Sunday, May 12, 2013

Happy Mother's Day!

From Julie H., historical interpreter:

Happy Mother's Day, from all of us here at the Frontier Culture Museum!

We especially want to wish a happy Mother's Day to our newest mother, Lottie! Lottie gave birth very early this morning. She's quite protective of sweet little Inga!

 Come meet Lottie and Inga on our German farm!

Wednesday, April 24, 2013

More baby lambs!

From Julie H., historical interpreter:

Today is a very busy day here at the Frontier Culture Museum! We had three baby lambs born today, two of which came late morning in the middle of a large school group from Fluvanna County.

The first one was born on our English farm. The baby Cotswold lambs have been arriving all week. I'll post some photographs of the ones born earlier this week, and then our newest little one. The Cotswold are an older English breed of sheep, and have a nice long thick curly wool.

Here's this morning's baby. Mama was very protective, and did her best to keep me from getting a good photo! Notice that Mama Sheep hasn't been shorn yet. Now that she's given birth, she'll be one of the next on the list to shear.
 She decided to take the newborn for a walk, farther away from me.
 Those little legs are only a few hours old, and they do wobble, but they can move!

The second two lambs arrived on our 1850s farm,and I think they're the last Tunis sheep for the season.
Mother Sheep licks her two lambs clean.
*****One of our visitors (who wished to remain anonymous) just sent a recording of the birth this afternoon! When our 1850s staff noticed the sheep in labor, they noticed that a head but only one leg were sticking out instead of two. That's bad. Our livestock director came immediately to push the baby lamb back in, grabbed both front legs, and helped the sheep give birth. The second baby lamb had the same problem, and our livestock director assisted again.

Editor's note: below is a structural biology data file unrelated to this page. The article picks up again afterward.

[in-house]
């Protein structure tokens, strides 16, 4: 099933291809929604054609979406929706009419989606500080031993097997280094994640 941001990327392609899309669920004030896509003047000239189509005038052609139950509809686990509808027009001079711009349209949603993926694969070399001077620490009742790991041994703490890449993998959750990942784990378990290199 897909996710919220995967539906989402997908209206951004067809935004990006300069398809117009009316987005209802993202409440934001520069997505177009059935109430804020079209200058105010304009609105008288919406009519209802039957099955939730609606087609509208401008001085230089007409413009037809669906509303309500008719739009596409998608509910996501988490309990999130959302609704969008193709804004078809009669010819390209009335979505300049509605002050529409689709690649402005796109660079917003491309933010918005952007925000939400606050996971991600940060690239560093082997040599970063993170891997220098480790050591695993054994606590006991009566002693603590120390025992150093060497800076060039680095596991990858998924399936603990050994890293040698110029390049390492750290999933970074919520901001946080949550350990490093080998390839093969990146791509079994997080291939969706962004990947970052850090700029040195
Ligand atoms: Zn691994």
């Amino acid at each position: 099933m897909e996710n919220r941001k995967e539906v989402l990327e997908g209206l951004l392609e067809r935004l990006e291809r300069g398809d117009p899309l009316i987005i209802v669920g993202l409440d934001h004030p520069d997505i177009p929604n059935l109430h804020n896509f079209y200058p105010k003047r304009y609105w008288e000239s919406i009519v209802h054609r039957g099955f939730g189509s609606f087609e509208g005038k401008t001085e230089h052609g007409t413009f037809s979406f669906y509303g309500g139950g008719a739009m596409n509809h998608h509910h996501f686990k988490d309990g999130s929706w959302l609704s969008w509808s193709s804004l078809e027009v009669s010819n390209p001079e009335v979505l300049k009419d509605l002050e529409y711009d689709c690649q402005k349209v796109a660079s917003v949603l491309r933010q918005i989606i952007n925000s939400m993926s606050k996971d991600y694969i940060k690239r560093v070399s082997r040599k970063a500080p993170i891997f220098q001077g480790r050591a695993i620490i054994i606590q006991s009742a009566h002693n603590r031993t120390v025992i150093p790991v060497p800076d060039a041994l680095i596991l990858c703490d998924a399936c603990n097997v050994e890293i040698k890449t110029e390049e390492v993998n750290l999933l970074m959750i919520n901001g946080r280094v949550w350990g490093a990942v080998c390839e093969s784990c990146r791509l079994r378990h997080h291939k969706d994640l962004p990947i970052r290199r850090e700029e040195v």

Of course, this all happened in front of 50 first graders. Ahh, the miracle of birth!
You'll notice in this video that as soon as the lamb is out of the mother, our livestock director swings the baby lamb back and forth. He is not hurting the lamb- he is helping clear its lungs so that it can breathe. Complicated births can be dangerous for both lamb and mother, and it is important to help get the baby breathing as soon as possible.

Wool Days might be nearing an end, but there are still plenty sheep left to shear! Call ahead and stop on by to see us shear!

Thursday, April 11, 2013

Baby Lambs!

From Julie H., historical interpreter:

Happy Spring, everyone! Even though Mother Nature seems to think it's summer (90 degrees yesterday!), we are gearing up for our spring celebrations.

Many of you have been waiting for this announcement: We have baby lambs! They are all a week to two weeks old, and were born on our American farms. I wish I could've gotten photos up sooner, but between the unexpected snow storms, and our busy season with school groups, there's barely been time! Luckily, our facebook team posted the arrival of the baby lambs with an adorable photograph, and we also have some photos on our flickr page, taken by Jack Cameron. Here's two of them:

 These sheep were quite a novelty in the early 19th Century!
The Tunis breed of sheep, also known historically as Barbary Sheep, come from Tunisia in North Africa. They came to America at the end of the 18th C as a gift from the ruler of Tunisia, and were given to a judge in Philadelphia. Thomas Jefferson got the breed shortly after, and became a strong advocate for its use. It gives both a good meat, and a sturdy wool.
People in Jefferson's time were used to English breeds of sheep, which were primarily white, black, or grey. So a brown-faced sheep was quite exciting! And the most interesting thing about Tunis sheep, as you can see, is that they are born entirely brown, and slowly turn white after a few months. This made them even more desirable and popular, and the breed spread across the East Coast.

While none of my own photos of them on the farms turned out, I did manage to get these two little guys hobbling around our break room. Their mother died shortly after giving birth, so we've been bottle feeding them. I believe this is Cathy and Chrissy, named after the wives of the 1820s and 1850s farm families.